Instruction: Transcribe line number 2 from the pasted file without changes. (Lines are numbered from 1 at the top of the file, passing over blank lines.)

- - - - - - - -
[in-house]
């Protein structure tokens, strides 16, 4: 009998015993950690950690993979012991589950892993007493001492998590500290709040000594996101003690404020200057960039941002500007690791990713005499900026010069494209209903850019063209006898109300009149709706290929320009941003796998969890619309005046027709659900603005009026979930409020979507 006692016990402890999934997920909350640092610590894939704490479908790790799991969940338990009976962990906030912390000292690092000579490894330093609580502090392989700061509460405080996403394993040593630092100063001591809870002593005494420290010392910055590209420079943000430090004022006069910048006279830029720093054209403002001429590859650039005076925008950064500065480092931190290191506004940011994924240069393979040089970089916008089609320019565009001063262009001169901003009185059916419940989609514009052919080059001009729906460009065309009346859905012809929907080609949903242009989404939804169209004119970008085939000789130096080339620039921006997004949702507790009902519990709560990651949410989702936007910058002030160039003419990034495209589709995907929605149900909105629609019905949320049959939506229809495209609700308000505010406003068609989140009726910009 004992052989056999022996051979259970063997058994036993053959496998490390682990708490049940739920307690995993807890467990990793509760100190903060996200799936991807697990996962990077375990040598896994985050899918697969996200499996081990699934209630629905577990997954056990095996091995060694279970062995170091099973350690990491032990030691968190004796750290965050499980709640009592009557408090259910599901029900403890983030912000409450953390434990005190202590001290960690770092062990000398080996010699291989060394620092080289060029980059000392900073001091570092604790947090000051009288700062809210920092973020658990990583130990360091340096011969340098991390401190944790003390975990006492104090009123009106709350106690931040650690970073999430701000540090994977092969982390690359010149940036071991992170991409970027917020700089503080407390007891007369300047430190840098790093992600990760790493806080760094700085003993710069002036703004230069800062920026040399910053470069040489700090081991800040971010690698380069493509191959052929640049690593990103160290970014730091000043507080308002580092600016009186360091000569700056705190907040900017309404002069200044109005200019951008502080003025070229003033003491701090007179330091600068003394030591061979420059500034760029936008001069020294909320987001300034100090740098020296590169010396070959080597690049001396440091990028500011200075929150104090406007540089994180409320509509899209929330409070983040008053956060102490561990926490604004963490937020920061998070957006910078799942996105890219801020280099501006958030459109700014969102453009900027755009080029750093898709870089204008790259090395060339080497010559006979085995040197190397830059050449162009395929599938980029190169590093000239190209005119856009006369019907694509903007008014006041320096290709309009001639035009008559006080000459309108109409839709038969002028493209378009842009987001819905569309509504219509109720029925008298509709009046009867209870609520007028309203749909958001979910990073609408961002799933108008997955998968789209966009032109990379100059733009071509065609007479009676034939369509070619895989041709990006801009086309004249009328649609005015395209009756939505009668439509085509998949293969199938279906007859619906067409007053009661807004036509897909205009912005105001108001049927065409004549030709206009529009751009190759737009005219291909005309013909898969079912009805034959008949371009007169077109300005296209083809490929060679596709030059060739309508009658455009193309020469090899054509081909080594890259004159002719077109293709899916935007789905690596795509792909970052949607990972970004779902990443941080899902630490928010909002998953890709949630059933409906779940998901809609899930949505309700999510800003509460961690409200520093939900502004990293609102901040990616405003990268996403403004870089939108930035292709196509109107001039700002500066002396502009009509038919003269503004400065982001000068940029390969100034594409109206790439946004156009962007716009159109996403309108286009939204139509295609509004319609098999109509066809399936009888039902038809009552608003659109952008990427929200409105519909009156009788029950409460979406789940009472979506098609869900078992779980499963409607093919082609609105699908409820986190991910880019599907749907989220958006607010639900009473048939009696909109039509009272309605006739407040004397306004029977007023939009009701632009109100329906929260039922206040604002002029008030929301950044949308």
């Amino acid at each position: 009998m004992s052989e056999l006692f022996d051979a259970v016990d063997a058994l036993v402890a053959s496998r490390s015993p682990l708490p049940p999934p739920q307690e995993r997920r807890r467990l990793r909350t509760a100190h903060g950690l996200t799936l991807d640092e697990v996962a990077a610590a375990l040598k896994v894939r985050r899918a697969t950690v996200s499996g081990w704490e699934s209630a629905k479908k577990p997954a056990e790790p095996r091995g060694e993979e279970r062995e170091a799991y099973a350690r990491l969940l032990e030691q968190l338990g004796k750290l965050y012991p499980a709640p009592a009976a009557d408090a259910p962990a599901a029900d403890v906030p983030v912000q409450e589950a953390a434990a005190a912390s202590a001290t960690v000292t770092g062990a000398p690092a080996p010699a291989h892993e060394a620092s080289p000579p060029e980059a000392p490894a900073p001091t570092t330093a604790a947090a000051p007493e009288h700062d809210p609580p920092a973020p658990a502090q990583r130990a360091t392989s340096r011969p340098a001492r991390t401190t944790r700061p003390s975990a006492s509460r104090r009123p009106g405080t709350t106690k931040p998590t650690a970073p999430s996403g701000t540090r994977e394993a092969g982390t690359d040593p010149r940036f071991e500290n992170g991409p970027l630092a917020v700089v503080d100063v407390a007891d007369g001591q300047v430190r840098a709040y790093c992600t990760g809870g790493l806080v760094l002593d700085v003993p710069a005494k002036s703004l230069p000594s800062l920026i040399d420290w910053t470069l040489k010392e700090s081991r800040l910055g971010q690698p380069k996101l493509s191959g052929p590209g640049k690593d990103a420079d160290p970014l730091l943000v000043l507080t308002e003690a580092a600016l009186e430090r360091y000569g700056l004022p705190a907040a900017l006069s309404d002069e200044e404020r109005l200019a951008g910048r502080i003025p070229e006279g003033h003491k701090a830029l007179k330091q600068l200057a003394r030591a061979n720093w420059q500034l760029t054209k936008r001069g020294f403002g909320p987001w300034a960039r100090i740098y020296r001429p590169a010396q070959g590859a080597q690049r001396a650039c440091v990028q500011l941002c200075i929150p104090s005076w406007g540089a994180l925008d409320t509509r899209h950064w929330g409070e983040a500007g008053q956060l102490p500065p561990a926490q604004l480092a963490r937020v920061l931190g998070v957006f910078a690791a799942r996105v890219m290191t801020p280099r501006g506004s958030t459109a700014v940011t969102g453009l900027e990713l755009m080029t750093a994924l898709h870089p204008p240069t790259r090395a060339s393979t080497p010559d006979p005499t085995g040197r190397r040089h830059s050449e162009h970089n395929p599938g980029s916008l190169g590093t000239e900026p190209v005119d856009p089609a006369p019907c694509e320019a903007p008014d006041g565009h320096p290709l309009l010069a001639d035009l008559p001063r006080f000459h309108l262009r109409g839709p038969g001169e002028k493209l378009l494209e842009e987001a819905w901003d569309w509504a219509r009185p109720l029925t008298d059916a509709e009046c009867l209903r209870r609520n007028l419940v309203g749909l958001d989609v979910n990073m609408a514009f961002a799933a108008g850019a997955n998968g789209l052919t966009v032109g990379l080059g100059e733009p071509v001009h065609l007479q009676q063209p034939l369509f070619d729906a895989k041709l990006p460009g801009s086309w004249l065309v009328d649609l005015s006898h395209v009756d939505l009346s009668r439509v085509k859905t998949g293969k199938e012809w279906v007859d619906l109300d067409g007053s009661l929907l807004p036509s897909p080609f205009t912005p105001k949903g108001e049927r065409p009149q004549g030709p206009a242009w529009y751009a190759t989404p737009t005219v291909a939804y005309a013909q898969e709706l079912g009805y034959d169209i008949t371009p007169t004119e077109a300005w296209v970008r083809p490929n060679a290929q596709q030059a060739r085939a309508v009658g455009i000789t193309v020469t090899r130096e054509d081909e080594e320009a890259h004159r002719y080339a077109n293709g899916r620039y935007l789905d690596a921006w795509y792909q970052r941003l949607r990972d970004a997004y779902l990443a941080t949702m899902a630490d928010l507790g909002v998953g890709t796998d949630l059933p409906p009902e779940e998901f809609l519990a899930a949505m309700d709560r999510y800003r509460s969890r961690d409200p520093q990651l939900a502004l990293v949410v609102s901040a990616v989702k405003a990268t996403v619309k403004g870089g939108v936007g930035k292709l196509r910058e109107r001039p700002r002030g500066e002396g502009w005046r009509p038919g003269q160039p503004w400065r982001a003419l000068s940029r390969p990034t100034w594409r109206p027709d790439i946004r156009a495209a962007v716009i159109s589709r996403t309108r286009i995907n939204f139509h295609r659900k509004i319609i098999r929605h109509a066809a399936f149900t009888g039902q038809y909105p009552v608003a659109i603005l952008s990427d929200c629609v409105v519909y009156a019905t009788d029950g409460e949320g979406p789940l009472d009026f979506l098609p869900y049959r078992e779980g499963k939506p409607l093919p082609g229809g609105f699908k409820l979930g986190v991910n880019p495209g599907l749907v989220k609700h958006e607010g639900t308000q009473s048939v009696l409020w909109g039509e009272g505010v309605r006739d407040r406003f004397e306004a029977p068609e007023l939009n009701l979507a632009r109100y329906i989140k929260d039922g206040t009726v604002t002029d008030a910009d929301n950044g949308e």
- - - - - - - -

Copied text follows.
């Protein structure tokens, strides 16, 4: 009998015993950690950690993979012991589950892993007493001492998590500290709040000594996101003690404020200057960039941002500007690791990713005499900026010069494209209903850019063209006898109300009149709706290929320009941003796998969890619309005046027709659900603005009026979930409020979507 006692016990402890999934997920909350640092610590894939704490479908790790799991969940338990009976962990906030912390000292690092000579490894330093609580502090392989700061509460405080996403394993040593630092100063001591809870002593005494420290010392910055590209420079943000430090004022006069910048006279830029720093054209403002001429590859650039005076925008950064500065480092931190290191506004940011994924240069393979040089970089916008089609320019565009001063262009001169901003009185059916419940989609514009052919080059001009729906460009065309009346859905012809929907080609949903242009989404939804169209004119970008085939000789130096080339620039921006997004949702507790009902519990709560990651949410989702936007910058002030160039003419990034495209589709995907929605149900909105629609019905949320049959939506229809495209609700308000505010406003068609989140009726910009 004992052989056999022996051979259970063997058994036993053959496998490390682990708490049940739920307690995993807890467990990793509760100190903060996200799936991807697990996962990077375990040598896994985050899918697969996200499996081990699934209630629905577990997954056990095996091995060694279970062995170091099973350690990491032990030691968190004796750290965050499980709640009592009557408090259910599901029900403890983030912000409450953390434990005190202590001290960690770092062990000398080996010699291989060394620092080289060029980059000392900073001091570092604790947090000051009288700062809210920092973020658990990583130990360091340096011969340098991390401190944790003390975990006492104090009123009106709350106690931040650690970073999430701000540090994977092969982390690359010149940036071991992170991409970027917020700089503080407390007891007369300047430190840098790093992600990760790493806080760094700085003993710069002036703004230069800062920026040399910053470069040489700090081991800040971010690698380069493509191959052929640049690593990103160290970014730091000043507080308002580092600016009186360091000569700056705190907040900017309404002069200044109005200019951008502080003025070229003033003491701090007179330091600068003394030591061979420059500034760029936008001069020294909320987001300034100090740098020296590169010396070959080597690049001396440091990028500011200075929150104090406007540089994180409320509509899209929330409070983040008053956060102490561990926490604004963490937020920061998070957006910078799942996105890219801020280099501006958030459109700014969102453009900027755009080029750093898709870089204008790259090395060339080497010559006979085995040197190397830059050449162009395929599938980029190169590093000239190209005119856009006369019907694509903007008014006041320096290709309009001639035009008559006080000459309108109409839709038969002028493209378009842009987001819905569309509504219509109720029925008298509709009046009867209870609520007028309203749909958001979910990073609408961002799933108008997955998968789209966009032109990379100059733009071509065609007479009676034939369509070619895989041709990006801009086309004249009328649609005015395209009756939505009668439509085509998949293969199938279906007859619906067409007053009661807004036509897909205009912005105001108001049927065409004549030709206009529009751009190759737009005219291909005309013909898969079912009805034959008949371009007169077109300005296209083809490929060679596709030059060739309508009658455009193309020469090899054509081909080594890259004159002719077109293709899916935007789905690596795509792909970052949607990972970004779902990443941080899902630490928010909002998953890709949630059933409906779940998901809609899930949505309700999510800003509460961690409200520093939900502004990293609102901040990616405003990268996403403004870089939108930035292709196509109107001039700002500066002396502009009509038919003269503004400065982001000068940029390969100034594409109206790439946004156009962007716009159109996403309108286009939204139509295609509004319609098999109509066809399936009888039902038809009552608003659109952008990427929200409105519909009156009788029950409460979406789940009472979506098609869900078992779980499963409607093919082609609105699908409820986190991910880019599907749907989220958006607010639900009473048939009696909109039509009272309605006739407040004397306004029977007023939009009701632009109100329906929260039922206040604002002029008030929301950044949308």